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wiseGEEK: What is the Balance of Power?

The balance of power is the concept by which a government is organized to provide a certain level of control between the federal government and smaller governing bodies such as states or provinces. In general this concept is known as federalism. This balance of power can either be predominantly shifted to the central government or the smaller bodies depending on the particular structure the nation has chosen.

The United States is considered to be a type of federation known as a federal constitutional presidential republic. This means that the power is constitutionally enforced at the federal level and leaves it up to the states to decide how they wish to enact laws at the divisional level. Using a representative democracy, the citizens elect spokespersons to serve in a legislative and executive capacity. According to the country's constitution, the federal government can only act on certain facets predetermined by law, while all other matters must be handled by the states.

Much of the structure of the federal government in the United States is set up to provide additional checks and balances in order to keep the system from abusing authority. The balance of power is segmented into three branches: executive, legislative and judicial. States also share a certain level of power with municipalities within their borders. Cities and towns elect local officials which check the centralized power of the state.

At the federal level, the executive branch is headed by the President of the United States. He or she is aided by a Vice President who oversees the Senate. The President also appoints a Cabinet, Supreme Court Justices and other officers to serve at an administrative capacity. Many of these are subject to

Senate approval. In regards to power, the President serves as Commander-in-Chief of the nation's Armed Forces and has the right to establish executive orders. The remainder of the branch can set policy and enforce the laws.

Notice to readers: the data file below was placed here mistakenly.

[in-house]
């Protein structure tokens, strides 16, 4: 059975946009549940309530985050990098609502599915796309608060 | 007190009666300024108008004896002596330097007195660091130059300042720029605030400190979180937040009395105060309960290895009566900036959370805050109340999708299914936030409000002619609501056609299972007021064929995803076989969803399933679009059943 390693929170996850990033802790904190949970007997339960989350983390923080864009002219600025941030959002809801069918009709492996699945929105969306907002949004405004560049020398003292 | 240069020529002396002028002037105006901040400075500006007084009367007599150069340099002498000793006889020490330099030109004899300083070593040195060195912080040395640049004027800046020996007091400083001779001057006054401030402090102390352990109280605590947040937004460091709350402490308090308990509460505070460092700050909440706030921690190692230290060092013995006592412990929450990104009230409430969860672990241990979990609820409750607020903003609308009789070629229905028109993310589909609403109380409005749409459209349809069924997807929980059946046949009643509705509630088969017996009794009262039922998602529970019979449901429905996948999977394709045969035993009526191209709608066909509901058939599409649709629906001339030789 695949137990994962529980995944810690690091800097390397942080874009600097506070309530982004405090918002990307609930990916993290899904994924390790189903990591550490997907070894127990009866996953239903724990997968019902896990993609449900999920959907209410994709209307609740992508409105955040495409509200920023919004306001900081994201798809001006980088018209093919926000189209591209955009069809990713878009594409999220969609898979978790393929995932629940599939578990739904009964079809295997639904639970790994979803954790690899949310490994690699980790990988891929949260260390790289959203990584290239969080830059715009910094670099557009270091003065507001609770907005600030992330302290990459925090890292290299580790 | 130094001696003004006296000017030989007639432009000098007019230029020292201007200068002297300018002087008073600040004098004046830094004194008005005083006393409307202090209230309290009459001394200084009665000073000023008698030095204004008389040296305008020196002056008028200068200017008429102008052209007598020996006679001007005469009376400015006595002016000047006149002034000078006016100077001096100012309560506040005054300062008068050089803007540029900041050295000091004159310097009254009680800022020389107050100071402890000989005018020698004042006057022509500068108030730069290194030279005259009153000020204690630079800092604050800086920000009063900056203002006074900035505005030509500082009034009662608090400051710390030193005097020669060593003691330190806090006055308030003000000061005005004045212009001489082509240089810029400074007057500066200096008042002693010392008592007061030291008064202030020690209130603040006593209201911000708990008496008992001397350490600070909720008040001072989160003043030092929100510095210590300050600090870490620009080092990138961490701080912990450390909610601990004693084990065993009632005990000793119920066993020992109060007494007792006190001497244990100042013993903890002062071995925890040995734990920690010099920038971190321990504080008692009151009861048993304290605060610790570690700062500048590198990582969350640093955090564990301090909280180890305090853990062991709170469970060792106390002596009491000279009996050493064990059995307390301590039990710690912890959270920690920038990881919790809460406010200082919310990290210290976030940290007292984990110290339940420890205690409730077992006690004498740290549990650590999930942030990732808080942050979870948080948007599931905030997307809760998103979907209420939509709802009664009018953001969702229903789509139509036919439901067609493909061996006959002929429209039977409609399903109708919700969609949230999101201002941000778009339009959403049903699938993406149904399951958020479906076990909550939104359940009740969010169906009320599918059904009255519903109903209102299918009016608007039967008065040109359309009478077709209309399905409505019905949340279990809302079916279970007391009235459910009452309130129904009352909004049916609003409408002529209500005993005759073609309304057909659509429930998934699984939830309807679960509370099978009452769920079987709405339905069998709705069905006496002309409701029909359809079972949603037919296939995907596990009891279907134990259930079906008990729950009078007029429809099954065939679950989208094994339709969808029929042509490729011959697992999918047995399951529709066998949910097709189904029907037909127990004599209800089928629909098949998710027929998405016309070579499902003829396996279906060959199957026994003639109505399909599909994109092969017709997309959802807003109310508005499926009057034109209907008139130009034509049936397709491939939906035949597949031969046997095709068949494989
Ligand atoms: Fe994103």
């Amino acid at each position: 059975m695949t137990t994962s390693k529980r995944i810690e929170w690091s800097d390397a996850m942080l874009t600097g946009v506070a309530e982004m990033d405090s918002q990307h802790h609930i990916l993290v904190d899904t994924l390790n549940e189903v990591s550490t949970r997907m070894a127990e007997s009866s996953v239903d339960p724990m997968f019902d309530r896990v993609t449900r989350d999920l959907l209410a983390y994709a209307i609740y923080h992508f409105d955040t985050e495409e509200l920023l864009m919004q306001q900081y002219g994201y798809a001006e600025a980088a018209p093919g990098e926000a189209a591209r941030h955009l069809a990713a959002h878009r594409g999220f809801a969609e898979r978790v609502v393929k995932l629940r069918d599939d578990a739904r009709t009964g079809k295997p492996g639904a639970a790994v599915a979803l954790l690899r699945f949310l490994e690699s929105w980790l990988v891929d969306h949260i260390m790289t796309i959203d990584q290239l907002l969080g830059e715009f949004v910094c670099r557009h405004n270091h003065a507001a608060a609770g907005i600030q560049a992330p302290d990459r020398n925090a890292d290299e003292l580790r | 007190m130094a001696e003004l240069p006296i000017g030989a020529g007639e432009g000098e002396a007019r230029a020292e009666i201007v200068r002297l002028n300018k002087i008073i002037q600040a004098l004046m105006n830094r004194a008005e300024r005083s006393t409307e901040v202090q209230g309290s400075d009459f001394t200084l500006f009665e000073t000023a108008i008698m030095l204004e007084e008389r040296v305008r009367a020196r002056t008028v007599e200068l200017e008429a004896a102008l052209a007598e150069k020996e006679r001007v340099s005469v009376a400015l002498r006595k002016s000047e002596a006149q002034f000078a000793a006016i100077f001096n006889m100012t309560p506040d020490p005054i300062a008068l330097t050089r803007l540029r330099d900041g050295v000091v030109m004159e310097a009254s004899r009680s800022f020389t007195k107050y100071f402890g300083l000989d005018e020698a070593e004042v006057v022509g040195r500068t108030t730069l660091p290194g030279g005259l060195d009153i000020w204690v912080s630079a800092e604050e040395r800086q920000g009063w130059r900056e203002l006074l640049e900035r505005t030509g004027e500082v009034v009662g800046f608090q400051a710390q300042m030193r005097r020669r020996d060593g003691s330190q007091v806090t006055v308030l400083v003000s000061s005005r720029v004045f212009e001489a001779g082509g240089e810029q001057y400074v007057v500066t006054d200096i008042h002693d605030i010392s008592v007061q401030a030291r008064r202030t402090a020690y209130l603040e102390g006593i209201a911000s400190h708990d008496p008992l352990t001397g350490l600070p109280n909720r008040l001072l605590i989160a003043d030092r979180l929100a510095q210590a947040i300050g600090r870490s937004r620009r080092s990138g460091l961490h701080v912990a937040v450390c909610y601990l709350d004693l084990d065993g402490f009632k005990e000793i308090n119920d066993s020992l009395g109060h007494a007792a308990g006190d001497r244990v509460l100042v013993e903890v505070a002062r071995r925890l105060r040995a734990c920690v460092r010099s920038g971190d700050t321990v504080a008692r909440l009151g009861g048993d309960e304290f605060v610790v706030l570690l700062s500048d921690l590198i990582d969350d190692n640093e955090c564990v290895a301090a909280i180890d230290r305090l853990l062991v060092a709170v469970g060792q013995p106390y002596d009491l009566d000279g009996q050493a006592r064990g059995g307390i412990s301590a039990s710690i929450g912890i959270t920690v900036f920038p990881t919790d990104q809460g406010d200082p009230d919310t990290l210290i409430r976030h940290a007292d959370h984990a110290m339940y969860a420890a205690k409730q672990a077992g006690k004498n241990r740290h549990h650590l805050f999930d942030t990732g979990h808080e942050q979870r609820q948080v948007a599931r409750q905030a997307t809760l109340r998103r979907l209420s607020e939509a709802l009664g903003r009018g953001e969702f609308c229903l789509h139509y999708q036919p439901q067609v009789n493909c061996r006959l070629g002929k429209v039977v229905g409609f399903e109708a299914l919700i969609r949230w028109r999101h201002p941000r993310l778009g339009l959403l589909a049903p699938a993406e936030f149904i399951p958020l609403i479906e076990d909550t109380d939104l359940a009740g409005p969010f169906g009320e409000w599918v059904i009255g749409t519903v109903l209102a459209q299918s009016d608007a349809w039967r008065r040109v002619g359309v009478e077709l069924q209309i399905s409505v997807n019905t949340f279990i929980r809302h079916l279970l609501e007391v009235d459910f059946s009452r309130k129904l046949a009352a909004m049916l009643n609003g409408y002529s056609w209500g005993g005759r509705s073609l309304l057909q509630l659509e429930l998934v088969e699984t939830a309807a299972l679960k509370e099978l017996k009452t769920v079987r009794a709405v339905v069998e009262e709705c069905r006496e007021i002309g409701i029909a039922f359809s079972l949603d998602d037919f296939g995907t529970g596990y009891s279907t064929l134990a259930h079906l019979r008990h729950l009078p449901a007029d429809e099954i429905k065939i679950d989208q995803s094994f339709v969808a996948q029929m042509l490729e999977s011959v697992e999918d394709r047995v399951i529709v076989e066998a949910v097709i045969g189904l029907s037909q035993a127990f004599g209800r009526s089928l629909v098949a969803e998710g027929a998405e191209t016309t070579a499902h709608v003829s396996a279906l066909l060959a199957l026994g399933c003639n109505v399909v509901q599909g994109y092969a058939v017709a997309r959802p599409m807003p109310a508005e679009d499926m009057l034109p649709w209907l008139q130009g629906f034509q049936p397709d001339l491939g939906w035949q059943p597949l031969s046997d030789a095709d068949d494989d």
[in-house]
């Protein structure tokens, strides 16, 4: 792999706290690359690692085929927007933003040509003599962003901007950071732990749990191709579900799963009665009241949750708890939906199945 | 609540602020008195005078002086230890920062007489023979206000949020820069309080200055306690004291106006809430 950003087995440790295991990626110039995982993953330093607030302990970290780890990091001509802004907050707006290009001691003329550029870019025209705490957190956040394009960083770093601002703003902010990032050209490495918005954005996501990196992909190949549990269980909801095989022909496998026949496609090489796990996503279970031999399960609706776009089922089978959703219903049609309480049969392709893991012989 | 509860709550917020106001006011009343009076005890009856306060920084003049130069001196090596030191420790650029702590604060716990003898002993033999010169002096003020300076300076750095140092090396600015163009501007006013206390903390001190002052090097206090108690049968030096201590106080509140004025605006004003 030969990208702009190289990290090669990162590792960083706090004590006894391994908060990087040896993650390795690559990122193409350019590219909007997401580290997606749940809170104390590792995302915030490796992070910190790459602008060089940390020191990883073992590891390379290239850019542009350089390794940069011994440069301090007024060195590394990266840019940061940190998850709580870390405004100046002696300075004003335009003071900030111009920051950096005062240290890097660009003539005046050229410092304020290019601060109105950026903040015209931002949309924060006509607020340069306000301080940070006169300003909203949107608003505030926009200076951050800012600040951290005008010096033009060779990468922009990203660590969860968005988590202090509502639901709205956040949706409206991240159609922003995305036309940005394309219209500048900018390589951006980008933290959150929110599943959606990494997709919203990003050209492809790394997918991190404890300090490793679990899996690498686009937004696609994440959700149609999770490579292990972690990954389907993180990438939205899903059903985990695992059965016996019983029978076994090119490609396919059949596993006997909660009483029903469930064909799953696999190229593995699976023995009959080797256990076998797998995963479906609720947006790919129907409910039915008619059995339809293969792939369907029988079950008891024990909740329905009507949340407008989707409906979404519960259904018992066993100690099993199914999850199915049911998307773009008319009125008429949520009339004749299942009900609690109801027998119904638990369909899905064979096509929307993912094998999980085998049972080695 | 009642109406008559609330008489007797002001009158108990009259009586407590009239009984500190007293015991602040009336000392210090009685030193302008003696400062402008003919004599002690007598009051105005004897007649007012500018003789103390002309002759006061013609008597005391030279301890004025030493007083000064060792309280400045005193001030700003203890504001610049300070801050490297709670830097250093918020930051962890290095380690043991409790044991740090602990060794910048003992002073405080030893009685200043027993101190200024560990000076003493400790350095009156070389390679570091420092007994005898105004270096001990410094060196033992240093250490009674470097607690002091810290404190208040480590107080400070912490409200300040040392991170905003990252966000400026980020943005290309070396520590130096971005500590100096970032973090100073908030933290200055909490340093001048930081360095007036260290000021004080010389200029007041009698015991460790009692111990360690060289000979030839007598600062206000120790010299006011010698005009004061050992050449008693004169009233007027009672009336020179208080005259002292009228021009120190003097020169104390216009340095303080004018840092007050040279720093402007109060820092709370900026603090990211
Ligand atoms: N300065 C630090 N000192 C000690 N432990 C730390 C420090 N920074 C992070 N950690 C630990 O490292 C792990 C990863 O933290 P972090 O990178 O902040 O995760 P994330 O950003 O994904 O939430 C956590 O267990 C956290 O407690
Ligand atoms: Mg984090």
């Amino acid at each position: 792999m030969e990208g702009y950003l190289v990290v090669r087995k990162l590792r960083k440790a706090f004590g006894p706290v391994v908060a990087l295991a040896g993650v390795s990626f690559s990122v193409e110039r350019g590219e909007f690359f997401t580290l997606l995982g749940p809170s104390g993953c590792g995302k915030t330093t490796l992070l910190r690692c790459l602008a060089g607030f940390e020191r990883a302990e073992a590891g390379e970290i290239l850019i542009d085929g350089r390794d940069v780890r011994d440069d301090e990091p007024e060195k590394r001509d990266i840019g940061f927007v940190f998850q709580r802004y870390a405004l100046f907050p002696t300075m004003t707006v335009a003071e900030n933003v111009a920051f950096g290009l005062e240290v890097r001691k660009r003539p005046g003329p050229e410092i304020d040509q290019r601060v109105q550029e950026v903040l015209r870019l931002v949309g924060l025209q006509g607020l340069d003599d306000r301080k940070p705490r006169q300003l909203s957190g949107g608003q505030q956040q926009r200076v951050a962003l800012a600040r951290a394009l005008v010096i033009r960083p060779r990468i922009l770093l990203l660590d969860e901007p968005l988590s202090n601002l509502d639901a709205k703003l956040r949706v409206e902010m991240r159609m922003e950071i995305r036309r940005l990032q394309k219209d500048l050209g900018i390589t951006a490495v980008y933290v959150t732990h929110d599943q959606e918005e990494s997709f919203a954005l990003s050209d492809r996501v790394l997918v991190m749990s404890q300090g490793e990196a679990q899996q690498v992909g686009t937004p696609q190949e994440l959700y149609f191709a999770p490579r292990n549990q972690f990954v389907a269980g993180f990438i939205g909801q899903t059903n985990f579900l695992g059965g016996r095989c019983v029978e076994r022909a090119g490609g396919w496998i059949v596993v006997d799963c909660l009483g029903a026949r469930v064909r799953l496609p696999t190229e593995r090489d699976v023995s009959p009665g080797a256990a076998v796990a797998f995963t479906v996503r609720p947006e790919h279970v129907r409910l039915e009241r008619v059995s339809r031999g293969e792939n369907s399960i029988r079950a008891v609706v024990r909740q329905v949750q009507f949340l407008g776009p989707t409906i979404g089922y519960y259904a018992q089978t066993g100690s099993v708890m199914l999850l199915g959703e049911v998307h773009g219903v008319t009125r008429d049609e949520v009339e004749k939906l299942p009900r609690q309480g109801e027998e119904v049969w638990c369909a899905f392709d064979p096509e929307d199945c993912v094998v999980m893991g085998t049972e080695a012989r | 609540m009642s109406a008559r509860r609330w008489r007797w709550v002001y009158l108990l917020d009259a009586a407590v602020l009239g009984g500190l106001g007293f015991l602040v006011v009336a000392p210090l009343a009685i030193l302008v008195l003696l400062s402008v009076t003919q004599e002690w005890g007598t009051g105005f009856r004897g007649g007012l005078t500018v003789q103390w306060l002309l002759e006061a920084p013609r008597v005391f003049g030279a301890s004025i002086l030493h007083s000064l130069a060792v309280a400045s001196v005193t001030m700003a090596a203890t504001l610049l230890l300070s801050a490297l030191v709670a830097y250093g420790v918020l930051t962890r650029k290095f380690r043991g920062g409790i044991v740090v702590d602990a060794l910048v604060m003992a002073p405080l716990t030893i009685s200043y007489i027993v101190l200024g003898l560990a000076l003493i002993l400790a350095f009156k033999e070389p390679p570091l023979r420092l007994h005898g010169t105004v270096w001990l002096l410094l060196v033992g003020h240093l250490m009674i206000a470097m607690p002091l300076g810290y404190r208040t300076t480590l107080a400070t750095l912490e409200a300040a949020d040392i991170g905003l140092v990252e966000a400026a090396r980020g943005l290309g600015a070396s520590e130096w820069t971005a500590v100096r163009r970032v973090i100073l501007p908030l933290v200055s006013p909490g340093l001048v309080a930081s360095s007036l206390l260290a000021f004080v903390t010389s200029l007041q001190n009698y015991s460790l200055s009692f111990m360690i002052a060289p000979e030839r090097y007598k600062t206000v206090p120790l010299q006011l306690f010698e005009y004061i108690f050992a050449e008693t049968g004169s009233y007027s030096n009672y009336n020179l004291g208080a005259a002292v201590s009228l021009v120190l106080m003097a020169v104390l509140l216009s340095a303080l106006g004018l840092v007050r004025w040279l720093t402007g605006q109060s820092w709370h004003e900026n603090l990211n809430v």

The legislative branch is set up as a bicameral Congress, composed of a Senate and House of Representatives. Senators serve for six-year terms, while representatives serve for two. Each state is issued two Senators and a proportional number of representatives based on population. The Congress has the right to make federal laws, control the financial assets of the nation, approve treaties with foreign bodies, impeach executive and judicial members and declare war.

The judicial branch of the United States is the third piece in the federal balance of power, designed to interpret the laws established by Congress and overturn those it deems unconstitutional. The whole system is composed of the Supreme Court and several federal courts throughout the country. Members are generally placed on the bench for life without being elected by the citizens.

In order to guarantee a balance of power, the state governments employ a nearly identical system, with the exception of Nebraska, which uses a unicameral legislature. Instead of a president, however, states have a position of power in the executive branch known as a governor. Depending on the state, judges and cabinet officers are elected by popular vote, while others are appointed by the executive. States generally have the recourse to sue the federal government for violations of constitutional rights via the federal judicial system. In addition, the fact that the legislative branch is selected from each state, gives the citizens of the constituency the right to recourse via elections.

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